July 24, 2017
Growers across the country face weather conditions that affect the health and yield of their crops. These conditions can include too little or too much rain, extreme temperatures, wind and hail. Simply put, weather is a wild card.
"While growers can't control the weather, they can control their crop protection plans," says Nick Fassler, technical marketing manager, BASF. "When up against Mother Nature, the best thing to do is to be proactive." Being proactive is a tried and true tenet of weed control. Early application of herbicides helps to prevent weeds from emerging, increasing yield potential and crop health.
The same is true for disease. Proactive fungicide applications can help protect crops against yield-robbing diseases after a severe weather event. In addition to controlling disease, proactive fungicide applications can increase growth efficiency and stress tolerance. This allows plants to better use nitrogen fertilizer and conduct photosynthesis more efficiently, which can lead to increased yield potential. Prepared growers are better suited to protect their crops and increase yield potential.
So just what type of weather should growers consider a fungicide application? Fassler offers a few suggestions.
• Wet conditions. Wet weather, especially early in the season, fosters disease potential and can cause growers to get off on the wrong foot. Disease inoculum that overwintered in soil can thrive in these conditions, increasing the chance for diseases like gray leaf spot and anthracnose in corn, and frogeye leaf spot and septoria brown spot in soybeans. Good options for disease control from BASF include Headline AMP fungicide in corn and Priaxor fungicide in soybeans.
"When facing wet weather, prompt and frequent scouting is essential," says Fassler. "Keep an eye on your fields and be ready to make a timely fungicide application."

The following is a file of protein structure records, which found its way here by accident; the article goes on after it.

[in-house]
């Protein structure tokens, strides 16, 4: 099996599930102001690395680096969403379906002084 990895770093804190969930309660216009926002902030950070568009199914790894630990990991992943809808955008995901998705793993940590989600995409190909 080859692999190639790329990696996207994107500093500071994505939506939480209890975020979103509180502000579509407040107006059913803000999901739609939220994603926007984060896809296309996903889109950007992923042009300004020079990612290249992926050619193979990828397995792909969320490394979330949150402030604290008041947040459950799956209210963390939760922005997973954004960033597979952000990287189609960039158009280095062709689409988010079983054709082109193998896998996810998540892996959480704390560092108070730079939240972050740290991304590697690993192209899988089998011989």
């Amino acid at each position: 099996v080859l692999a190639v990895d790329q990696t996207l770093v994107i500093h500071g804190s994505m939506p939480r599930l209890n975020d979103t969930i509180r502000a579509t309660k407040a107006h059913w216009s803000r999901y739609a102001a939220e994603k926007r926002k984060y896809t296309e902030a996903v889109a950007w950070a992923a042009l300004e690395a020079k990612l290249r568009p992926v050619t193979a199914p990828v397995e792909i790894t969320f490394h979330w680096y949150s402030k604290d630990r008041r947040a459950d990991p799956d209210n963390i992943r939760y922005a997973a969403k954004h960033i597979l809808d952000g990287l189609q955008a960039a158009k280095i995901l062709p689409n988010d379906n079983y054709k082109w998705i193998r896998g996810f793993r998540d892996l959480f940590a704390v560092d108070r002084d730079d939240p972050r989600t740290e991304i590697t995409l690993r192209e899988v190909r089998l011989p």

• Dry conditions. Growers lose productivity with hot, dry weather. Plants shut down in the afternoon under drought-like conditions, and do not capture and use sunlight as efficiently. Such stress can be harmful for plants and can compromise growth efficiency.
Dry weather typically brings lighter disease pressure because the environment diseases thrive in is absent, but growers should still be aware and diligent about scouting their fields regardless. Rust species are more aggressive in dry-weather situations, and common disease culprits like gray leaf spot and northern corn leaf blight may still creep up.
"Proactive fungicide applications can put crops in a better position when facing dry conditions," says Fassler. "The disease and plant health benefits can help reduce stress on the plant."
• Severe weather. When facing severe weather, especially hail, adequate crop protection will be essential in mitigating damage and disease, and promoting plant health. This is especially true in corn. In these situations, growers can make a proactive application of a fungicide.
In addition to disease control, fungicides can provide improved growth efficiency and tolerance to stressors like hail, and also improve stalk standability.
"Golf-ball-sized hail is bad news for both our windshields and our cornfields," says Fassler. "Hail can drastically reduce leaf surface area for photosynthesis, and the resulting wounds can provide entry points for pathogens."
In terms of yield, loss can vary greatly based on the growth stage and amount of damage. Many universities have excellent resources for estimating potential yield loss due to hail.
The bottom line
With all the weather unknowns of spring and summer, growers need to do all they can to promote high yield potential. Applications of a fungicide in corn and soybeans can deliver the protection and plant health benefits needed to carry a strong crop through harvest.
You May Also Like